“That’s sort of where the magic of FEI is. The assets in reserve could be under-collateralized, they can be over-collateralized,” Santoro explained. Further, the assets would be deployed elsewhere, such as on the secondary market or – later – in yield-generating projects.

“If you want to get more FEI, you just buy it for a dollar [worth of something] from the protocol,” he said. There’s no debt that has to be maintained by users, as there is on MakerDAO, which generates the stablecoin DAI. The protocol would simply mint FEI as needed.

There will only ever be as much FEI as the market wants, because it will all just be bought on the market.

Exit ramp

What about when users want to sell? “You can’t directly redeem ETH from the protocol. You have to go to a secondary market,” Santoro said, but the Fei protocol will be placing the ETH it takes there anyway.

If and when the protocol allows other assets to be used for buying FEI, the decision to add those assets will be up to holders of TRIBE, the project’s governance token. “It doesn’t have to be just ETH,” Santoro said, but the developers will encourage the community to only add other decentralized assets, such as DAI or aDAI. Governance will also decide where to allocate the protocol’s assets.

“Fei Protocol is intentionally governance minimized,” Santoro said.

“We are basically trying to say, ‘What’s good about Tether and what’s good about MakerDAO?’ and take the good things,” he said. The mistakes the team wants to avoid repeating include “Tether being opaque and MakerDAO being governance-heavy and over-collateralized.”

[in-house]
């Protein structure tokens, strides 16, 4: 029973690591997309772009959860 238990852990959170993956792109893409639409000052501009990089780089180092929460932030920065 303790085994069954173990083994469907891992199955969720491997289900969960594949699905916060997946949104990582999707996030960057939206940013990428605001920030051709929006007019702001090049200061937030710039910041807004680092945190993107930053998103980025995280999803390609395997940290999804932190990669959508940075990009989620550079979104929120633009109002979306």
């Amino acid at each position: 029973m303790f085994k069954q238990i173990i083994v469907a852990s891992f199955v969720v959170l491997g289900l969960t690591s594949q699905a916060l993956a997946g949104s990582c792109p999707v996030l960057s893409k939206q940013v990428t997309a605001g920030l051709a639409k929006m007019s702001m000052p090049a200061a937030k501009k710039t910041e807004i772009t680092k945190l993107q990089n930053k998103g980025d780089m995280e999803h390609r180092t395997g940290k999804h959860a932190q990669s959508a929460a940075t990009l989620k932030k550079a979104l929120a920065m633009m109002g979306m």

Variant Fund’s Jesse Walden said its modest governance scope and less-weighty collateralization make FEI “more socially and financially scalable.”

If ETH plunges…

When the ETH price falls and traders want to get out of FEI, selling it on the Uniswap pool will incur some kind of burn. In other words, you won’t get quite $1.00 out of your sale of one unit of FEI on Uniswap because part of it will evaporate when you initiate the trade.

Next, the protocol can itself buy back FEI with its assets and burn the FEI. In both cases, taking supply off the market should push the price back up.

But, should neither of those strategies work, TRIBE can inflate and then buy FEI off the market as well (which is a role MKR serves in MakerDAO). This feature won’t be live at launch, but Santoro expects it will be implemented.

If FEI rises over its target on other markets, users can always go to the FEI protocol to buy more FEI at the $1 peg to take advantage of the arbitrage in the short term, boosting supply and bringing the price back in line with the peg in short order.

That said, FEI also will have certain incentivized pools, such as the ETH/FEI pool on Uniswap. When it wants to expand supply, the protocol can also mint slightly extra FEI when users trade ETH for FEI. This is a part of the direct incentivization mechanic.

Update (March 8, 18:04 UTC): Adds a16z to the list of investors who joined the round.